After that one season in Washington, he went to the Chicago Cubs, and they won the National League Central Division title in each of the next 2 seasons. He remained with the Cubs until last season, when the Yankees brought him back for the stretch drive. He did pretty well last season, but got old in a hurry.
As things currently stand: His lifetime batting average is .270 (not Hall-worthy), his on-base percentage .319 (also not good enough), his slugging percentage an even .500 (better), his OPS+ 112 (good, but not great), his hits 2,095 (well short), with 481 doubles (very good), 31 triples, 412 home runs (not enough), 1,159 RBIs (well short), and 289 stolen bases (or 519 less than Tim Raines, who's not in).
However, of the players with more stolen bases, only 3 have more home runs: The aforementioned Bonds and A-Rod, and Andre Dawson. Dawson is in, and if you don't think PED use should be brought into it, Bonds and A-Rod would be easy choices.
Soriano has played in 7 All-Star Games. Of all the players with 7 or more All-Star berths, who are eligible for the Hall of Fame and are not tainted by PED use (I'm including Mike Piazza, although the evidence against him is still flimsy), there are 16 players not in the Hall. That's too many to list.
Only once has he batted .300, although he just missed 1 other time. He's had 7 30-homer seasons, but only 1 40-homer season. He has 4 100-RBI seasons, as many as Mickey Mantle had. He's never won an MVP, and only twice has he finished in the Top 10.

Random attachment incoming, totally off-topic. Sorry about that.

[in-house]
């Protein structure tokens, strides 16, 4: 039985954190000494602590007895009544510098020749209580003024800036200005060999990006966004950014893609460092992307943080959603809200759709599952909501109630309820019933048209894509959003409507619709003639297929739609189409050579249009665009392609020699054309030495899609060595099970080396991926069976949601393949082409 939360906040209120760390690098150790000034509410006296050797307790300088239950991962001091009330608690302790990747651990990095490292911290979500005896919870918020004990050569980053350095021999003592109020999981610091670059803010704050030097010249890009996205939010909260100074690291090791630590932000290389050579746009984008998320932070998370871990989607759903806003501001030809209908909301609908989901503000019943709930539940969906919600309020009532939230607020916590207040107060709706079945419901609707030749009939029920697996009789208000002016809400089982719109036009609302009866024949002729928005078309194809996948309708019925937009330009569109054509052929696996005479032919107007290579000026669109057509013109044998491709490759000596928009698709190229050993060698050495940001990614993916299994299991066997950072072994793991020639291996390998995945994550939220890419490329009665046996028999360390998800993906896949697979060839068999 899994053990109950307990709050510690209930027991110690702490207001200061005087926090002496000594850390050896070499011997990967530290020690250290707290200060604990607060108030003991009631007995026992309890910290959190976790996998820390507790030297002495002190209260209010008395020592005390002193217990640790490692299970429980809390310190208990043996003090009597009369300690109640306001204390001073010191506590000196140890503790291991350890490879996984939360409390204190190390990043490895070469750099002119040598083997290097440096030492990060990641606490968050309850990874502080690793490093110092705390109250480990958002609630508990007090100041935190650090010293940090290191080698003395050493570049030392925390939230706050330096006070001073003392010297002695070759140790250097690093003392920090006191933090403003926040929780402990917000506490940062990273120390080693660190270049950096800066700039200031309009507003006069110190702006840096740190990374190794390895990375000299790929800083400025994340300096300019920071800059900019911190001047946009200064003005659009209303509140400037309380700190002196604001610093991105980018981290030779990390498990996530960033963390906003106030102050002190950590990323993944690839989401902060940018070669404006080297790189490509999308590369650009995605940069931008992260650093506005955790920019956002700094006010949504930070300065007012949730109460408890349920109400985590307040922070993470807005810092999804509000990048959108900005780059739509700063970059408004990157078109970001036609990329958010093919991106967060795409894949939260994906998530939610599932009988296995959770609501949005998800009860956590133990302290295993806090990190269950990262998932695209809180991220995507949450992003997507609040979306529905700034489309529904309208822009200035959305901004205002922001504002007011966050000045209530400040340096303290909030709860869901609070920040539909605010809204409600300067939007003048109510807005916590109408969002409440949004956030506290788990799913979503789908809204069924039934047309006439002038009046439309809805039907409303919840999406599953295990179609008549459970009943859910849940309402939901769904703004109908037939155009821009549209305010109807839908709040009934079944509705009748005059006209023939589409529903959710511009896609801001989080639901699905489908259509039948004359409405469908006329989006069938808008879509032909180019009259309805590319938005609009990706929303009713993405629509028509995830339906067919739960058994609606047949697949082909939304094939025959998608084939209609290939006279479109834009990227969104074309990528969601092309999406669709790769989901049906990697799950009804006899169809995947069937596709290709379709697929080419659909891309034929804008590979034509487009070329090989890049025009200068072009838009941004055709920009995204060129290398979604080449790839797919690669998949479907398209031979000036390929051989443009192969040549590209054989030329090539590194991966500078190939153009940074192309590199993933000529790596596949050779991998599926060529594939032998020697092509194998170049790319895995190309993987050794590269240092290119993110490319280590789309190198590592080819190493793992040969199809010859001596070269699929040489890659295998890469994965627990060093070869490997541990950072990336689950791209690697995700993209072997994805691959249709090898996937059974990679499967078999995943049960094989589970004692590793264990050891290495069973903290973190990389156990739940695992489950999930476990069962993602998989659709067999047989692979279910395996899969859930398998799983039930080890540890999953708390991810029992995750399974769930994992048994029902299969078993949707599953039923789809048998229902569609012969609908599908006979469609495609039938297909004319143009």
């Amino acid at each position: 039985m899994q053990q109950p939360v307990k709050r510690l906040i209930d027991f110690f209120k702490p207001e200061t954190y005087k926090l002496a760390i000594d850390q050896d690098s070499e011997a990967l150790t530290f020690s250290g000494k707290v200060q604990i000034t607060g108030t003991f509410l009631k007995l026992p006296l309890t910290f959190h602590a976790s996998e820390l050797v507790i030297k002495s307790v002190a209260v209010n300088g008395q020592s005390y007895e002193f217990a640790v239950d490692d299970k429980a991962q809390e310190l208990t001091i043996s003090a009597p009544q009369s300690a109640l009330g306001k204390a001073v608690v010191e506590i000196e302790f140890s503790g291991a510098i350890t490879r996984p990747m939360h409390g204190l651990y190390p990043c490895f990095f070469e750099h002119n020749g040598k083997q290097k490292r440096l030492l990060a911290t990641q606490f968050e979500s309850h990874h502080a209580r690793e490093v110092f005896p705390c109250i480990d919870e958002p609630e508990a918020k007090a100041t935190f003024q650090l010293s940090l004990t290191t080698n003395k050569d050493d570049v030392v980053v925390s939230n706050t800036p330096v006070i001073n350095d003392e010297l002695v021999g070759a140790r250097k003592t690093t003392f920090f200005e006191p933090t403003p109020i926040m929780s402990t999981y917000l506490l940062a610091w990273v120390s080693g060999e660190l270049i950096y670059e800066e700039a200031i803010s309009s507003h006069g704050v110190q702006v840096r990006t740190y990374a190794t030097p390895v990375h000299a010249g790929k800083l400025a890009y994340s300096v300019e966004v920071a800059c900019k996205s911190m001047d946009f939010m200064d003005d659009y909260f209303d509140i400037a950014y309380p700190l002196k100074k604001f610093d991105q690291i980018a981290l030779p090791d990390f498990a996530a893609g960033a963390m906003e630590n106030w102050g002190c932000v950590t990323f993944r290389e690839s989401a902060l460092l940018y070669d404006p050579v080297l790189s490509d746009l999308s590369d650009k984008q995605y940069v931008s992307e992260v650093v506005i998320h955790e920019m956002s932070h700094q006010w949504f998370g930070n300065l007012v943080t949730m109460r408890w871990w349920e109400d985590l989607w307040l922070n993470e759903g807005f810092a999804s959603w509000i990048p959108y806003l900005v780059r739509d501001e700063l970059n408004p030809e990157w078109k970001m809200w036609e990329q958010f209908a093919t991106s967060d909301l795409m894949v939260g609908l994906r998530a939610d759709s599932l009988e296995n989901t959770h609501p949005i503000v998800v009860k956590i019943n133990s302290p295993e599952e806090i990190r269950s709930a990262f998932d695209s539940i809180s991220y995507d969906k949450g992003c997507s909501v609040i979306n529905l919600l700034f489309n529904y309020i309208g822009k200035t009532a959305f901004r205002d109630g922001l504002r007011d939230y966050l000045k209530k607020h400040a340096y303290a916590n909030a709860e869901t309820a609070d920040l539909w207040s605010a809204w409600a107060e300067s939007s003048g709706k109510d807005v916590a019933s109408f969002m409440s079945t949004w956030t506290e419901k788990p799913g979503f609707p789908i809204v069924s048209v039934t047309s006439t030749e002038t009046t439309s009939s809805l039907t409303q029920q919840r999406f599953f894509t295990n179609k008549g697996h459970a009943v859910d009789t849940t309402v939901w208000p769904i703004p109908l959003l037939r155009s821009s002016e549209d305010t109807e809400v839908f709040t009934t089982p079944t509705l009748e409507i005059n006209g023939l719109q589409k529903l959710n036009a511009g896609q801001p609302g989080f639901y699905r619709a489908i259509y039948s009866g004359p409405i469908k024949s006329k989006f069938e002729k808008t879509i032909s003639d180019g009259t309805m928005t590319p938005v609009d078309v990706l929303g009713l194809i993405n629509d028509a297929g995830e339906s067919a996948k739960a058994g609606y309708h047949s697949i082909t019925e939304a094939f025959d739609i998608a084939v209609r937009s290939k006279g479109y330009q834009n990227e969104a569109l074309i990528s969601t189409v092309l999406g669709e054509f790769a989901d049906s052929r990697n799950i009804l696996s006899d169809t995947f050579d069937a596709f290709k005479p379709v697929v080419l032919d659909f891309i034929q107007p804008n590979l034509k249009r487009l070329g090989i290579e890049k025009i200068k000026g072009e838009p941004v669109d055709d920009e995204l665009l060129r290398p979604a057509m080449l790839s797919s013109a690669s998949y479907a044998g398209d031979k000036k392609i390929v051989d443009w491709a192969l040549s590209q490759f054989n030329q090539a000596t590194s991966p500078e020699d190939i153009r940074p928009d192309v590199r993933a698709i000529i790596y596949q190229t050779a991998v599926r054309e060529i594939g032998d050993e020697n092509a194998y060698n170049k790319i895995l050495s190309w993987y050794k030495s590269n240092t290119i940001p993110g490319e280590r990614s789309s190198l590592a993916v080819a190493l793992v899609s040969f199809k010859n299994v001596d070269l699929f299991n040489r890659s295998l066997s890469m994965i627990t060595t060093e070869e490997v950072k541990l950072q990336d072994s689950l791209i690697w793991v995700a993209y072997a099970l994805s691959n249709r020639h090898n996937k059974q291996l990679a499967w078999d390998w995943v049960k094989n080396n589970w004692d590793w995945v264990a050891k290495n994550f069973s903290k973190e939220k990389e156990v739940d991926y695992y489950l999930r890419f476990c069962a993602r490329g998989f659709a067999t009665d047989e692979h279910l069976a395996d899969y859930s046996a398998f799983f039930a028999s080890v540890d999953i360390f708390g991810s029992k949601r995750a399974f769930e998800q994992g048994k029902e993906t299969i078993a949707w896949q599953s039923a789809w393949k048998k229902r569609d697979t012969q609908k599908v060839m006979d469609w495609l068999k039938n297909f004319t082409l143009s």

He's reached postseason play 5 times, but only twice has he played in the World Series, never winning one. His hitting and baserunning have been good, but not great; once suggested as the first player who could have had a 50-50 season, the closest he came was 46-41. His fielding doesn't help: Although he's never been a particularly bad fielder (we're not talking Eduardo Nunez here), he's never come close to winning a Gold Glove.
On Baseball-Reference.com, where the Hall of Fame Monitor has a "Likely HOFer" at 100, Soriano is at 104, suggesting he should be in. But on their Hall of Fame Standards, more weighted toward career stats, an "Average HOFer" is at 50, while he's at 31, putting him well short of consideration.
They list his 10 Most Similar Batters as Shawn Green, Aramis Ramirez, Jim Edmonds, Matt Williams, Torii Hunter, Dale Murphy, Andruw Jones, Ellis Burks, Joe Carter and Carlos Lee. All really good hitters at times. But none is currently in the Hall. Murphy has his supporters. Edmonds would be in the Hall if they considered his defense, and the same would be true (once they're eligible) for Hunter and Jones. Williams' chances were forever ruined by being linked to PEDs. The rest, forget it: They were very good, and occasionally great, but not good enough.
Character doesn't put Soriano over the top: I've never heard of him being a bad teammate or a selfish player, and he's never been involved in a professional or personal scandal (as far as I know) -- but neither have I heard much about him the other way. Nor is there any historic achievement to his name that might push him over. Carter hit a home run that won a World Series (and 396 in the regular season), and he's not in; Bill Mazeroski also did that, and it took him over 30 years to get in.
Put it all together, and I don't think Alfonso Soriano makes the Hall of Fame. It's not even close.
He probably needs at least 2 more great seasons, or 4 more good ones, to get in.
At 38, and having had an awful first half of 2014, he'll be lucky to even get signed by someone else. His career might not be over, but his chances of getting to Cooperstown almost certainly are.